In comedy plays there are beats within the text, but I’m focusing here on physical beats: a movement (or sometimes a dead stillness) that acts as punctuation during the scene. As a company, you need to ensure they are clear, precise and regimented, even if they don’t look like it to an audience. These can be carefully mapped out in rehearsals. An example is the ‘rule of three’: beat, beat, payoff. It establishes a certain rhythm and ends in something unexpected. Jokes are like little surprises that startle people and make them laugh, so always try to keep your physical punchlines secret until the last moment to get the ultimate payoff.
This is defined as ‘to give existence and form to’ – and that is what you’re almost always doing in physical comedy. Giving existence and form to your character’s thoughts in that moment. One of my favourite examples of this is the classic double-take. It comes from a thought: ‘Wait, what?’ You take that thought and externalise it into the familiar head snap. It is important that this always comes from a place of truth otherwise the audience will not buy it. You can be forgiven for thinking that physical comedy may not be the most realistic form of acting, but everything must come from your character’s real journey because that is what the audience invests in.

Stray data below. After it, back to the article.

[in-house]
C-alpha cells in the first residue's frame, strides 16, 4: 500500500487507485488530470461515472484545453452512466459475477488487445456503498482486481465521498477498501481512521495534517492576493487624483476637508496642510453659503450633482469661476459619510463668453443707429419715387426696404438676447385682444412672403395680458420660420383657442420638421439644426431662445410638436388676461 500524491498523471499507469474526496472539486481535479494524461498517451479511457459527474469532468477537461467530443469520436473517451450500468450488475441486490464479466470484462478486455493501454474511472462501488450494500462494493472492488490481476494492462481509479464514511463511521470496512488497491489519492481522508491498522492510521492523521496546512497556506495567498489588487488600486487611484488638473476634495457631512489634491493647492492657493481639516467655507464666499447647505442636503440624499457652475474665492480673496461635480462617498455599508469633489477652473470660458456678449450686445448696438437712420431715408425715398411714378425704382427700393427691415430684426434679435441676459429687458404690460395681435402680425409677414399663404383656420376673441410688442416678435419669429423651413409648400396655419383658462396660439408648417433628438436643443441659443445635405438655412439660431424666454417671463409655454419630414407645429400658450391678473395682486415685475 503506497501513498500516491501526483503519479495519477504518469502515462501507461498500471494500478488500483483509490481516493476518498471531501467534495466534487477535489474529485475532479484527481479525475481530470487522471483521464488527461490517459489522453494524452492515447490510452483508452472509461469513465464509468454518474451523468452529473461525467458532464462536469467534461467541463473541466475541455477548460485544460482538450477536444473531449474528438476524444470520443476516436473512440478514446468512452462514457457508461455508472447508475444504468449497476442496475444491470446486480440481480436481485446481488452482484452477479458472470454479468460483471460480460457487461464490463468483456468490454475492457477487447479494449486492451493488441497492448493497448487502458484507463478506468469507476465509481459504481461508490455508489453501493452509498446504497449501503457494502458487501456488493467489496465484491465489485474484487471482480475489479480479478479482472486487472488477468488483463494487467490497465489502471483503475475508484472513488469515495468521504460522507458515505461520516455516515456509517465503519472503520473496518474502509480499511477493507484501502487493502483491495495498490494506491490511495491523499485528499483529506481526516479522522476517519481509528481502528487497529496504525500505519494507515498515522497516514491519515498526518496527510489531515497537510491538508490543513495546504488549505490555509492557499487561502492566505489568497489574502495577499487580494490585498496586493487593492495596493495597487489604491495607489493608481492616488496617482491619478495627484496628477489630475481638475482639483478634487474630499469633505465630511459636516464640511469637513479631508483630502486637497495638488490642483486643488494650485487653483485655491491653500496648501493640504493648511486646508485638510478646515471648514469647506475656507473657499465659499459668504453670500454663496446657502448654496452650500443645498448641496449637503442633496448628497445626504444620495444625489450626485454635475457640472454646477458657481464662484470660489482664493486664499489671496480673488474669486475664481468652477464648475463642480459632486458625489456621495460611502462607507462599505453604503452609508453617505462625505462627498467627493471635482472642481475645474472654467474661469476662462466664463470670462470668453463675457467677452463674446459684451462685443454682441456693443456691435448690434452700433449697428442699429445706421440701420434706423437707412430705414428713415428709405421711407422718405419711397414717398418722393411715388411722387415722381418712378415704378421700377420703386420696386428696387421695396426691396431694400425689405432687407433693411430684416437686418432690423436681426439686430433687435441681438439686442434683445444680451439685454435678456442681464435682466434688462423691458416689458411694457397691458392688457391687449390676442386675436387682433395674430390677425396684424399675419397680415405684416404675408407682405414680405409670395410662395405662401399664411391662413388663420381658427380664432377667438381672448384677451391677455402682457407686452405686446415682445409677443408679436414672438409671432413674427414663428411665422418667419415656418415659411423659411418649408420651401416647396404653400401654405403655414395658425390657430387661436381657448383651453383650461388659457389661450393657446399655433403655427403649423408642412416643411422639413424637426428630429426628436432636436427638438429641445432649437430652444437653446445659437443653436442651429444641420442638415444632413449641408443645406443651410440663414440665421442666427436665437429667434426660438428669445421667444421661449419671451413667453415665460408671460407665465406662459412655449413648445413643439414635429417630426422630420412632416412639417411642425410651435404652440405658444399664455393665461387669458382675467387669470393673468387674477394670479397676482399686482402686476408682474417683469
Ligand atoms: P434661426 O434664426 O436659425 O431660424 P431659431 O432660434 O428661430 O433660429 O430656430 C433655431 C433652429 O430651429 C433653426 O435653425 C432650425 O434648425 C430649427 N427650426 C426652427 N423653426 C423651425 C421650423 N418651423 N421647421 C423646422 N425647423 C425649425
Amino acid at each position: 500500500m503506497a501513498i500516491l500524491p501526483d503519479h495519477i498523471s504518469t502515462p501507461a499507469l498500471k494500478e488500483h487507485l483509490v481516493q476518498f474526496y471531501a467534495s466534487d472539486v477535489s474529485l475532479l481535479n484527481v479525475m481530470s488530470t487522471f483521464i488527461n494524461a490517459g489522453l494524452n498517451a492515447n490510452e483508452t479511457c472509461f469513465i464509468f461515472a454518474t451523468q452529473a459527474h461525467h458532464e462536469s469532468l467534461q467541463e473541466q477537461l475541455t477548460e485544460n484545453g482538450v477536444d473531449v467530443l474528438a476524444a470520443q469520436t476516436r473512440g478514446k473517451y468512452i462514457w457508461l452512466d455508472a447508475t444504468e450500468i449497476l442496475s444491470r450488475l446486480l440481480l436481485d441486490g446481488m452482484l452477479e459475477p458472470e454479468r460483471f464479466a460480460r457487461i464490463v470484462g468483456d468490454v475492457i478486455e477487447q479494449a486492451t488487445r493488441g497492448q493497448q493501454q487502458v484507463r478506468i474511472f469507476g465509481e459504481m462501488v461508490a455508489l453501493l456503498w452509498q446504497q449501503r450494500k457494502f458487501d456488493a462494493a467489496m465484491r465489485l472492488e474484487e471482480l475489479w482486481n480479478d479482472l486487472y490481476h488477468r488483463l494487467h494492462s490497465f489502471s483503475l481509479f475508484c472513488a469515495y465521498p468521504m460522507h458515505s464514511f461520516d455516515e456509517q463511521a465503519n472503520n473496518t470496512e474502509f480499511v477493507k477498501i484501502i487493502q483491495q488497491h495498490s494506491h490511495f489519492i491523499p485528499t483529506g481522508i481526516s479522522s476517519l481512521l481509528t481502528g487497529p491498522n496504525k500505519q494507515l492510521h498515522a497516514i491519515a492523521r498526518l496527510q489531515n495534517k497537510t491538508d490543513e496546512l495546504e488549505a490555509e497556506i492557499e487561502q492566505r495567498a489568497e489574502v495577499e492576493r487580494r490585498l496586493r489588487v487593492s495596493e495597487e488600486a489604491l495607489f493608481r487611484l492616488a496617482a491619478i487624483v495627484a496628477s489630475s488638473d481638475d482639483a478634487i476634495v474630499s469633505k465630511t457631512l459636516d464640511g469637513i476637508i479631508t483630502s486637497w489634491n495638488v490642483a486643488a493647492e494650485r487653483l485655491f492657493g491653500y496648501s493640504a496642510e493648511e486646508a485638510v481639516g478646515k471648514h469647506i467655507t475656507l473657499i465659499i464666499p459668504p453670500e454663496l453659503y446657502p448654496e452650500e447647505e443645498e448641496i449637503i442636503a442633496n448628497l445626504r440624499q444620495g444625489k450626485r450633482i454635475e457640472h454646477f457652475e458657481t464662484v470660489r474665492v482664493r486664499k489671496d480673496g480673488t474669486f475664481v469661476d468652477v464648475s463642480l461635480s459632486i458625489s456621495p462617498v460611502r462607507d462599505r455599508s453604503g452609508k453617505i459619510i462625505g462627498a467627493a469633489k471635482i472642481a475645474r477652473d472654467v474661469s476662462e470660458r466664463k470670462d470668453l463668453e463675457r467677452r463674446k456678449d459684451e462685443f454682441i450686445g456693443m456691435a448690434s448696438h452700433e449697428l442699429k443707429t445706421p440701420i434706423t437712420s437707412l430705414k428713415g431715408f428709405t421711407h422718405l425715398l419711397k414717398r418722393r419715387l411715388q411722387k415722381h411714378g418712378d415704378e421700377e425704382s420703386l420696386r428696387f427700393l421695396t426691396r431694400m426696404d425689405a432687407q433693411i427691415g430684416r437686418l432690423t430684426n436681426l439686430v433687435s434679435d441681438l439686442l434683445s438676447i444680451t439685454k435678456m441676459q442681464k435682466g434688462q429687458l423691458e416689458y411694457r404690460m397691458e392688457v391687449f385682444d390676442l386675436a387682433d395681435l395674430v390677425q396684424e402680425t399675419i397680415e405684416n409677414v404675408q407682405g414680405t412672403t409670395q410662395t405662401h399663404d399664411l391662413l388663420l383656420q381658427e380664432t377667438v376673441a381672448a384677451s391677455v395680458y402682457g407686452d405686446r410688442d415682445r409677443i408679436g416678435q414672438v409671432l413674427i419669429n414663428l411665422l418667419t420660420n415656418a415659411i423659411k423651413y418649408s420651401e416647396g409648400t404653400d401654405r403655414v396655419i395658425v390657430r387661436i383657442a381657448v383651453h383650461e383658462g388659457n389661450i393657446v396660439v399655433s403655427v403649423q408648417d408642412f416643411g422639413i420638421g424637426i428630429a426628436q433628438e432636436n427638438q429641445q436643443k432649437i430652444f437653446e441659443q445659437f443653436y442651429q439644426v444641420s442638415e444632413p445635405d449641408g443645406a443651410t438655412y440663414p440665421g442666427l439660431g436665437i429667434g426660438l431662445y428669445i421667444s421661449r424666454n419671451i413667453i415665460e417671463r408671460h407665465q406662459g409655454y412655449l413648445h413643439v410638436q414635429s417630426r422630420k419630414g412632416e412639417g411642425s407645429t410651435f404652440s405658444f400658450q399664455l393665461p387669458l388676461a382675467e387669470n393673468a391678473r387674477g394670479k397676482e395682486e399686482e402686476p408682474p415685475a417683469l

3. Get into trouble
This particularly applies to the rehearsal process. Nancy Zamit  of Mischief Theatre stresses the importance of putting yourself and your beloved fellow actors “in the shit”. Mix it up. Live on the edge. Make some enemies for the afternoon. Your increased excitement and awareness as an actor will up the stakes for your character, with hilarious results. Everything is amplified and you’ll all find yourselves being spontaneous and saying the phrase we all love to hear: ‘Keep it in.’
Hannah Boyce plays Caprice in The Comedy About A Bank Robbery  at London’s Criterion Theatre. She was talking to John Byrne